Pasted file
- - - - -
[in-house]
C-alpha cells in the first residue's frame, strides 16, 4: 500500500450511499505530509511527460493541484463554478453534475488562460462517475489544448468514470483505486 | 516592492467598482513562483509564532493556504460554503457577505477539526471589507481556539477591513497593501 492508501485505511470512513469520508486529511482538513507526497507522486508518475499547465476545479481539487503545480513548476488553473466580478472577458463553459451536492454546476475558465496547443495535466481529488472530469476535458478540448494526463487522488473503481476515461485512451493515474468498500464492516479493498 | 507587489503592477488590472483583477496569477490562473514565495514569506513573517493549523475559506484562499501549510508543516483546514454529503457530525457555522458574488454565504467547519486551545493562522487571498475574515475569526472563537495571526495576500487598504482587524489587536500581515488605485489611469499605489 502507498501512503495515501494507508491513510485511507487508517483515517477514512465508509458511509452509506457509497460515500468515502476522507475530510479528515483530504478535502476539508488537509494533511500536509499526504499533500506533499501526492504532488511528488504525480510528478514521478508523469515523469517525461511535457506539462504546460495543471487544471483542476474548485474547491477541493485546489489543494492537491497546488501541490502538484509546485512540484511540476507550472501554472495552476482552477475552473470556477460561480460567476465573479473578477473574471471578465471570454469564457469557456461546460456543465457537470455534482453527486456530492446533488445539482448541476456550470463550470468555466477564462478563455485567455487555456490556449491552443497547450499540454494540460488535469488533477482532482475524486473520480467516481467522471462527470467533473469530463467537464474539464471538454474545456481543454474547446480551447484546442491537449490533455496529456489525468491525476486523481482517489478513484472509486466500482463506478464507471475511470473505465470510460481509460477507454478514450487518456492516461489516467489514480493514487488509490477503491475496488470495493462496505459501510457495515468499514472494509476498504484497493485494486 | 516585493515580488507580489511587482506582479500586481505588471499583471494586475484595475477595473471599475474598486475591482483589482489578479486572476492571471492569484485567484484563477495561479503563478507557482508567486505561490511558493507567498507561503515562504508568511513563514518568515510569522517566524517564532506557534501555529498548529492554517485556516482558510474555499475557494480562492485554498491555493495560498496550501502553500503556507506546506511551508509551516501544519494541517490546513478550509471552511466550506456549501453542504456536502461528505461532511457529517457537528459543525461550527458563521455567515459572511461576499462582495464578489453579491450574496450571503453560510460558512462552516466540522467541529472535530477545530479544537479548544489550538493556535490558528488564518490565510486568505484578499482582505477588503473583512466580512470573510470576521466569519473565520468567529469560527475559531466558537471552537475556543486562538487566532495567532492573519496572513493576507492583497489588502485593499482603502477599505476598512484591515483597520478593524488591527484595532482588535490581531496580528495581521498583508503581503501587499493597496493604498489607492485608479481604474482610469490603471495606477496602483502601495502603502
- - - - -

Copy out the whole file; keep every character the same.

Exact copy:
[in-house]
C-alpha cells in the first residue's frame, strides 16, 4: 500500500450511499505530509511527460493541484463554478453534475488562460462517475489544448468514470483505486 | 516592492467598482513562483509564532493556504460554503457577505477539526471589507481556539477591513497593501 492508501485505511470512513469520508486529511482538513507526497507522486508518475499547465476545479481539487503545480513548476488553473466580478472577458463553459451536492454546476475558465496547443495535466481529488472530469476535458478540448494526463487522488473503481476515461485512451493515474468498500464492516479493498 | 507587489503592477488590472483583477496569477490562473514565495514569506513573517493549523475559506484562499501549510508543516483546514454529503457530525457555522458574488454565504467547519486551545493562522487571498475574515475569526472563537495571526495576500487598504482587524489587536500581515488605485489611469499605489 502507498501512503495515501494507508491513510485511507487508517483515517477514512465508509458511509452509506457509497460515500468515502476522507475530510479528515483530504478535502476539508488537509494533511500536509499526504499533500506533499501526492504532488511528488504525480510528478514521478508523469515523469517525461511535457506539462504546460495543471487544471483542476474548485474547491477541493485546489489543494492537491497546488501541490502538484509546485512540484511540476507550472501554472495552476482552477475552473470556477460561480460567476465573479473578477473574471471578465471570454469564457469557456461546460456543465457537470455534482453527486456530492446533488445539482448541476456550470463550470468555466477564462478563455485567455487555456490556449491552443497547450499540454494540460488535469488533477482532482475524486473520480467516481467522471462527470467533473469530463467537464474539464471538454474545456481543454474547446480551447484546442491537449490533455496529456489525468491525476486523481482517489478513484472509486466500482463506478464507471475511470473505465470510460481509460477507454478514450487518456492516461489516467489514480493514487488509490477503491475496488470495493462496505459501510457495515468499514472494509476498504484497493485494486 | 516585493515580488507580489511587482506582479500586481505588471499583471494586475484595475477595473471599475474598486475591482483589482489578479486572476492571471492569484485567484484563477495561479503563478507557482508567486505561490511558493507567498507561503515562504508568511513563514518568515510569522517566524517564532506557534501555529498548529492554517485556516482558510474555499475557494480562492485554498491555493495560498496550501502553500503556507506546506511551508509551516501544519494541517490546513478550509471552511466550506456549501453542504456536502461528505461532511457529517457537528459543525461550527458563521455567515459572511461576499462582495464578489453579491450574496450571503453560510460558512462552516466540522467541529472535530477545530479544537479548544489550538493556535490558528488564518490565510486568505484578499482582505477588503473583512466580512470573510470576521466569519473565520468567529469560527475559531466558537471552537475556543486562538487566532495567532492573519496572513493576507492583497489588502485593499482603502477599505476598512484591515483597520478593524488591527484595532482588535490581531496580528495581521498583508503581503501587499493597496493604498489607492485608479481604474482610469490603471495606477496602483502601495502603502